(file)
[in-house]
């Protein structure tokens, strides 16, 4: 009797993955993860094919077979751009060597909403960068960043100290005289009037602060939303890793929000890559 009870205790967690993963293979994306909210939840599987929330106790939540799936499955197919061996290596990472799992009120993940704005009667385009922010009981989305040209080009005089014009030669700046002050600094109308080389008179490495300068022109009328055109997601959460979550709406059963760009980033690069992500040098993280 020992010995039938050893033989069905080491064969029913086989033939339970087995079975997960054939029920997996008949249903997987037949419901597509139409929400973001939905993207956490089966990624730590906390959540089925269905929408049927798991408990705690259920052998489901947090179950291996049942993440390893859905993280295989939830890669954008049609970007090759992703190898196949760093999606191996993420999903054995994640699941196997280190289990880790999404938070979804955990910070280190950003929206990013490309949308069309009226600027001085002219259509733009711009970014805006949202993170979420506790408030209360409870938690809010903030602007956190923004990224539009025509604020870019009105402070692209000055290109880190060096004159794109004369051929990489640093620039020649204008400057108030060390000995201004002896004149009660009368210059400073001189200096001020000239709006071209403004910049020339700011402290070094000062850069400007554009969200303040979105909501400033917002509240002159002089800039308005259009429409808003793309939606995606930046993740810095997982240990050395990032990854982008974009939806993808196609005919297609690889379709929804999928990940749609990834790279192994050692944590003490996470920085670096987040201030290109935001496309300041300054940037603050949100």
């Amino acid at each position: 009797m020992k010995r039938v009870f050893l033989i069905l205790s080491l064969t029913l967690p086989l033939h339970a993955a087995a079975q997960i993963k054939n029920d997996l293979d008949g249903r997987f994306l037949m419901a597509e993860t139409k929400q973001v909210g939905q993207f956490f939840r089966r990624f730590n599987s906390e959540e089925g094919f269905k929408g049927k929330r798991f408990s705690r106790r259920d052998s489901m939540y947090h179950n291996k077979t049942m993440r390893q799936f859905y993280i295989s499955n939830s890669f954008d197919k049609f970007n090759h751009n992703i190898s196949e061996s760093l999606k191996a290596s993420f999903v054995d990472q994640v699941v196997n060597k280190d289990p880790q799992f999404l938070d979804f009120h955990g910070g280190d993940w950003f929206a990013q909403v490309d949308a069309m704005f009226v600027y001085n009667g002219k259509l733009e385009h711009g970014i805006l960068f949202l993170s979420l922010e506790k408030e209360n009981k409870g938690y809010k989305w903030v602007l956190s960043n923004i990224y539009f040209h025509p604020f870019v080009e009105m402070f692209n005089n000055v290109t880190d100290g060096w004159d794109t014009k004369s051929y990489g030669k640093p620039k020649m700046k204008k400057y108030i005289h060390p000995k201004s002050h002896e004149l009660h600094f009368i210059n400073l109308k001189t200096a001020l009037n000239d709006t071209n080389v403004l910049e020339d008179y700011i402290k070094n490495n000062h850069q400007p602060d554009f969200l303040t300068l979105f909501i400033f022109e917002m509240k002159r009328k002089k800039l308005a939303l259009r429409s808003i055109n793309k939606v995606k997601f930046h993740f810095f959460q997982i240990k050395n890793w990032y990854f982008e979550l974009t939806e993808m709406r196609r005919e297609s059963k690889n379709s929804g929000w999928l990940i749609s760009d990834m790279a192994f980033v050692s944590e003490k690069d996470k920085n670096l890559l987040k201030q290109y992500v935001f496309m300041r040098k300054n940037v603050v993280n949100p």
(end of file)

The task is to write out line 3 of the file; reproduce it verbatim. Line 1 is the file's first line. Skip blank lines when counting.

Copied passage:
């Amino acid at each position: 009797m020992k010995r039938v009870f050893l033989i069905l205790s080491l064969t029913l967690p086989l033939h339970a993955a087995a079975q997960i993963k054939n029920d997996l293979d008949g249903r997987f994306l037949m419901a597509e993860t139409k929400q973001v909210g939905q993207f956490f939840r089966r990624f730590n599987s906390e959540e089925g094919f269905k929408g049927k929330r798991f408990s705690r106790r259920d052998s489901m939540y947090h179950n291996k077979t049942m993440r390893q799936f859905y993280i295989s499955n939830s890669f954008d197919k049609f970007n090759h751009n992703i190898s196949e061996s760093l999606k191996a290596s993420f999903v054995d990472q994640v699941v196997n060597k280190d289990p880790q799992f999404l938070d979804f009120h955990g910070g280190d993940w950003f929206a990013q909403v490309d949308a069309m704005f009226v600027y001085n009667g002219k259509l733009e385009h711009g970014i805006l960068f949202l993170s979420l922010e506790k408030e209360n009981k409870g938690y809010k989305w903030v602007l956190s960043n923004i990224y539009f040209h025509p604020f870019v080009e009105m402070f692209n005089n000055v290109t880190d100290g060096w004159d794109t014009k004369s051929y990489g030669k640093p620039k020649m700046k204008k400057y108030i005289h060390p000995k201004s002050h002896e004149l009660h600094f009368i210059n400073l109308k001189t200096a001020l009037n000239d709006t071209n080389v403004l910049e020339d008179y700011i402290k070094n490495n000062h850069q400007p602060d554009f969200l303040t300068l979105f909501i400033f022109e917002m509240k002159r009328k002089k800039l308005a939303l259009r429409s808003i055109n793309k939606v995606k997601f930046h993740f810095f959460q997982i240990k050395n890793w990032y990854f982008e979550l974009t939806e993808m709406r196609r005919e297609s059963k690889n379709s929804g929000w999928l990940i749609s760009d990834m790279a192994f980033v050692s944590e003490k690069d996470k920085n670096l890559l987040k201030q290109y992500v935001f496309m300041r040098k300054n940037v603050v993280n949100p």